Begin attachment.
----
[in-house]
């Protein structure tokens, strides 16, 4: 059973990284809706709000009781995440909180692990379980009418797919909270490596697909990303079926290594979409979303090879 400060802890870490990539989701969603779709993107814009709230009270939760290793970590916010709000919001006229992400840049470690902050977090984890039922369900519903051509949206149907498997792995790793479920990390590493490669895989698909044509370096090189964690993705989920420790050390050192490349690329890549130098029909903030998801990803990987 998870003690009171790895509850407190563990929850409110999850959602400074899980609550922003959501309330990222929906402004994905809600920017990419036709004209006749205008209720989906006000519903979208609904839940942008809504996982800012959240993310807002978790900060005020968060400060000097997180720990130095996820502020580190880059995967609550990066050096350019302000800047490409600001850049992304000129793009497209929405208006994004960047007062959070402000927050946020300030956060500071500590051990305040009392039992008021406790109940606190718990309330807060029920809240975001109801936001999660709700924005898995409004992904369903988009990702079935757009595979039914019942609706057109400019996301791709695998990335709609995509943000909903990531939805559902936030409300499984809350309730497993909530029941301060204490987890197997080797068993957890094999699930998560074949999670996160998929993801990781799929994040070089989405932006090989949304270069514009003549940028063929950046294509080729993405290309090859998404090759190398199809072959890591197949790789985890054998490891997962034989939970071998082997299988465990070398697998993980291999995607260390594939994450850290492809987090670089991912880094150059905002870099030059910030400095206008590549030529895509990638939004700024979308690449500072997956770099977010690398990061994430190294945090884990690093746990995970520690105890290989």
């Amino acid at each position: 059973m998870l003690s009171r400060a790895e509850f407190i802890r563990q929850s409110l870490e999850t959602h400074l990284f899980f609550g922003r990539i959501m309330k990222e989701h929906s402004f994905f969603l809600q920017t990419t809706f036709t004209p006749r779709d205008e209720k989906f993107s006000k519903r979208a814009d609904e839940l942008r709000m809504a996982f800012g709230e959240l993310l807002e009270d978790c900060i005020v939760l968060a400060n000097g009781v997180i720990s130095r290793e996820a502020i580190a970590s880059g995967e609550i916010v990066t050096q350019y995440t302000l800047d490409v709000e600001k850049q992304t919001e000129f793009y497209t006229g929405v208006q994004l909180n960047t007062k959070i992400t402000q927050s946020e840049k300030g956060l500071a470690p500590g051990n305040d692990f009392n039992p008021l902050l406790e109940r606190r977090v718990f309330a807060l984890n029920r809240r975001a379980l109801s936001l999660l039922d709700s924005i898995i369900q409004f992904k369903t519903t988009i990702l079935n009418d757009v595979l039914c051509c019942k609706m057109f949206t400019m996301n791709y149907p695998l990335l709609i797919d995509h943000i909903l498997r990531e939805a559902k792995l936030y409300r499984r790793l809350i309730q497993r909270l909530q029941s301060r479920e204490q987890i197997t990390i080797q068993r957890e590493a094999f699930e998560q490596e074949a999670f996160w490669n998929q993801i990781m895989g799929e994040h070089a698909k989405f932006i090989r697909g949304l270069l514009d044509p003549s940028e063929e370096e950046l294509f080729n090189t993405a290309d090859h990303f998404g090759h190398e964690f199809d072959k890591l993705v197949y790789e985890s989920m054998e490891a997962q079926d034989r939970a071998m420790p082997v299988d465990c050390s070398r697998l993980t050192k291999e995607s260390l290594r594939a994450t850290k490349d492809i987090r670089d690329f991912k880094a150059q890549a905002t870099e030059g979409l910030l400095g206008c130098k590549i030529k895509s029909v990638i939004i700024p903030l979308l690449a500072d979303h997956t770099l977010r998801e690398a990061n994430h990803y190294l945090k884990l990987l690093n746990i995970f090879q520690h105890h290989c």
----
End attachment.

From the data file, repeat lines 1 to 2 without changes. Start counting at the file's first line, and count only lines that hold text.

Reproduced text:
[in-house]
């Protein structure tokens, strides 16, 4: 059973990284809706709000009781995440909180692990379980009418797919909270490596697909990303079926290594979409979303090879 400060802890870490990539989701969603779709993107814009709230009270939760290793970590916010709000919001006229992400840049470690902050977090984890039922369900519903051509949206149907498997792995790793479920990390590493490669895989698909044509370096090189964690993705989920420790050390050192490349690329890549130098029909903030998801990803990987 998870003690009171790895509850407190563990929850409110999850959602400074899980609550922003959501309330990222929906402004994905809600920017990419036709004209006749205008209720989906006000519903979208609904839940942008809504996982800012959240993310807002978790900060005020968060400060000097997180720990130095996820502020580190880059995967609550990066050096350019302000800047490409600001850049992304000129793009497209929405208006994004960047007062959070402000927050946020300030956060500071500590051990305040009392039992008021406790109940606190718990309330807060029920809240975001109801936001999660709700924005898995409004992904369903988009990702079935757009595979039914019942609706057109400019996301791709695998990335709609995509943000909903990531939805559902936030409300499984809350309730497993909530029941301060204490987890197997080797068993957890094999699930998560074949999670996160998929993801990781799929994040070089989405932006090989949304270069514009003549940028063929950046294509080729993405290309090859998404090759190398199809072959890591197949790789985890054998490891997962034989939970071998082997299988465990070398697998993980291999995607260390594939994450850290492809987090670089991912880094150059905002870099030059910030400095206008590549030529895509990638939004700024979308690449500072997956770099977010690398990061994430190294945090884990690093746990995970520690105890290989």